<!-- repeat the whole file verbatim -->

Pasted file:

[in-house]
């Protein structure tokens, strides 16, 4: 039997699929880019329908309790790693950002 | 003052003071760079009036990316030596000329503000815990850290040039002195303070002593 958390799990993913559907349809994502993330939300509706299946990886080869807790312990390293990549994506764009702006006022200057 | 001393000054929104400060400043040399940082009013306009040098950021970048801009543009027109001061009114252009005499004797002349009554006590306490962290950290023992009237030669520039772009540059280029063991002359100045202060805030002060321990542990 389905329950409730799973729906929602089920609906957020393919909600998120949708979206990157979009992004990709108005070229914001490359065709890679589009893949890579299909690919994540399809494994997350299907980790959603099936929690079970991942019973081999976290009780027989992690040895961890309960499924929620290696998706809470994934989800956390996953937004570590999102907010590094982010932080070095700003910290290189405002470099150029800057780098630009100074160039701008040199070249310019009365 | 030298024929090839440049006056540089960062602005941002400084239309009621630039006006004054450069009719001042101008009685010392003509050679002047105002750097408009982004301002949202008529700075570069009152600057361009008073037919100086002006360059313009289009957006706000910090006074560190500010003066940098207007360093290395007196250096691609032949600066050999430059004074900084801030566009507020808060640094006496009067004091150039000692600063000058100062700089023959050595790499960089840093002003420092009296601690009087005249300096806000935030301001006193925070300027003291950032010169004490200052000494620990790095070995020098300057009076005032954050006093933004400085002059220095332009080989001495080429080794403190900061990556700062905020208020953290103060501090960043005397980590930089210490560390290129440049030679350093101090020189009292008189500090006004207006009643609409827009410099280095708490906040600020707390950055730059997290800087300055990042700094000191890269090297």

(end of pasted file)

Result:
[in-house]
């Protein structure tokens, strides 16, 4: 039997699929880019329908309790790693950002 | 003052003071760079009036990316030596000329503000815990850290040039002195303070002593 958390799990993913559907349809994502993330939300509706299946990886080869807790312990390293990549994506764009702006006022200057 | 001393000054929104400060400043040399940082009013306009040098950021970048801009543009027109001061009114252009005499004797002349009554006590306490962290950290023992009237030669520039772009540059280029063991002359100045202060805030002060321990542990 389905329950409730799973729906929602089920609906957020393919909600998120949708979206990157979009992004990709108005070229914001490359065709890679589009893949890579299909690919994540399809494994997350299907980790959603099936929690079970991942019973081999976290009780027989992690040895961890309960499924929620290696998706809470994934989800956390996953937004570590999102907010590094982010932080070095700003910290290189405002470099150029800057780098630009100074160039701008040199070249310019009365 | 030298024929090839440049006056540089960062602005941002400084239309009621630039006006004054450069009719001042101008009685010392003509050679002047105002750097408009982004301002949202008529700075570069009152600057361009008073037919100086002006360059313009289009957006706000910090006074560190500010003066940098207007360093290395007196250096691609032949600066050999430059004074900084801030566009507020808060640094006496009067004091150039000692600063000058100062700089023959050595790499960089840093002003420092009296601690009087005249300096806000935030301001006193925070300027003291950032010169004490200052000494620990790095070995020098300057009076005032954050006093933004400085002059220095332009080989001495080429080794403190900061990556700062905020208020953290103060501090960043005397980590930089210490560390290129440049030679350093101090020189009292008189500090006004207006009643609409827009410099280095708490906040600020707390950055730059997290800087300055990042700094000191890269090297």